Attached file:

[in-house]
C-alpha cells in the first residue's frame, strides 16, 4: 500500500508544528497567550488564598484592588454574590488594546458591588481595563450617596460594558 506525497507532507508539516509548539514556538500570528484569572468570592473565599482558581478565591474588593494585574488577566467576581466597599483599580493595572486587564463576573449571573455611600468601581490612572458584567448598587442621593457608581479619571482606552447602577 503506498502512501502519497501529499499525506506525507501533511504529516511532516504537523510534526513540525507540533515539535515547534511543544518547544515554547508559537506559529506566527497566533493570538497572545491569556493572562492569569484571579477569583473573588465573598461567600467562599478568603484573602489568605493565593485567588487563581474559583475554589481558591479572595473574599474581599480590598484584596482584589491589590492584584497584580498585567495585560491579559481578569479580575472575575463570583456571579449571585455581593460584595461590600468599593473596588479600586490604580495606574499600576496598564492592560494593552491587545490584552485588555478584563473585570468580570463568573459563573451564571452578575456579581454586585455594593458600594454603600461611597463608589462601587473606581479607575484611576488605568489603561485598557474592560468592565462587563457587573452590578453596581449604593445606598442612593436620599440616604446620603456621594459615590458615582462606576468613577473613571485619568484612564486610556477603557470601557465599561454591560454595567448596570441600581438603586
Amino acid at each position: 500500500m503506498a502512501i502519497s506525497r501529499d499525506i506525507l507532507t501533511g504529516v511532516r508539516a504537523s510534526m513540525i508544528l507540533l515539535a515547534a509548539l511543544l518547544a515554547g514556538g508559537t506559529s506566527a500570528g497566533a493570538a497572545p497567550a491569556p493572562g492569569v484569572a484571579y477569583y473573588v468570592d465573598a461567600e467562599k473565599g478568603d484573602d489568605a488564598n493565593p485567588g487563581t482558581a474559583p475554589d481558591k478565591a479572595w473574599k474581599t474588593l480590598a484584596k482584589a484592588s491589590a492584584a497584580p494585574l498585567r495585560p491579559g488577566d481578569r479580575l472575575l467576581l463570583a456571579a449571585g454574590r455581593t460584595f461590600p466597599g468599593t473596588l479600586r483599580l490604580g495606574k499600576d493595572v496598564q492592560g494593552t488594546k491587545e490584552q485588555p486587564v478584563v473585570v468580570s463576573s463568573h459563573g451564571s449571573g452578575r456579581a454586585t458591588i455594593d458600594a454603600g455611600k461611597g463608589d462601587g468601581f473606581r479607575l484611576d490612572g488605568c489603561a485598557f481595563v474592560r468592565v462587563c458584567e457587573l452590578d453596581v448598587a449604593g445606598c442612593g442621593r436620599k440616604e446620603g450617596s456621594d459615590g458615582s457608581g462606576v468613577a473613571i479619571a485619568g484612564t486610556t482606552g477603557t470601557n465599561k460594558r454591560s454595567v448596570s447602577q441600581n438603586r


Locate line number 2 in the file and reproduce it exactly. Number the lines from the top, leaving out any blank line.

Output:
C-alpha cells in the first residue's frame, strides 16, 4: 500500500508544528497567550488564598484592588454574590488594546458591588481595563450617596460594558 506525497507532507508539516509548539514556538500570528484569572468570592473565599482558581478565591474588593494585574488577566467576581466597599483599580493595572486587564463576573449571573455611600468601581490612572458584567448598587442621593457608581479619571482606552447602577 503506498502512501502519497501529499499525506506525507501533511504529516511532516504537523510534526513540525507540533515539535515547534511543544518547544515554547508559537506559529506566527497566533493570538497572545491569556493572562492569569484571579477569583473573588465573598461567600467562599478568603484573602489568605493565593485567588487563581474559583475554589481558591479572595473574599474581599480590598484584596482584589491589590492584584497584580498585567495585560491579559481578569479580575472575575463570583456571579449571585455581593460584595461590600468599593473596588479600586490604580495606574499600576496598564492592560494593552491587545490584552485588555478584563473585570468580570463568573459563573451564571452578575456579581454586585455594593458600594454603600461611597463608589462601587473606581479607575484611576488605568489603561485598557474592560468592565462587563457587573452590578453596581449604593445606598442612593436620599440616604446620603456621594459615590458615582462606576468613577473613571485619568484612564486610556477603557470601557465599561454591560454595567448596570441600581438603586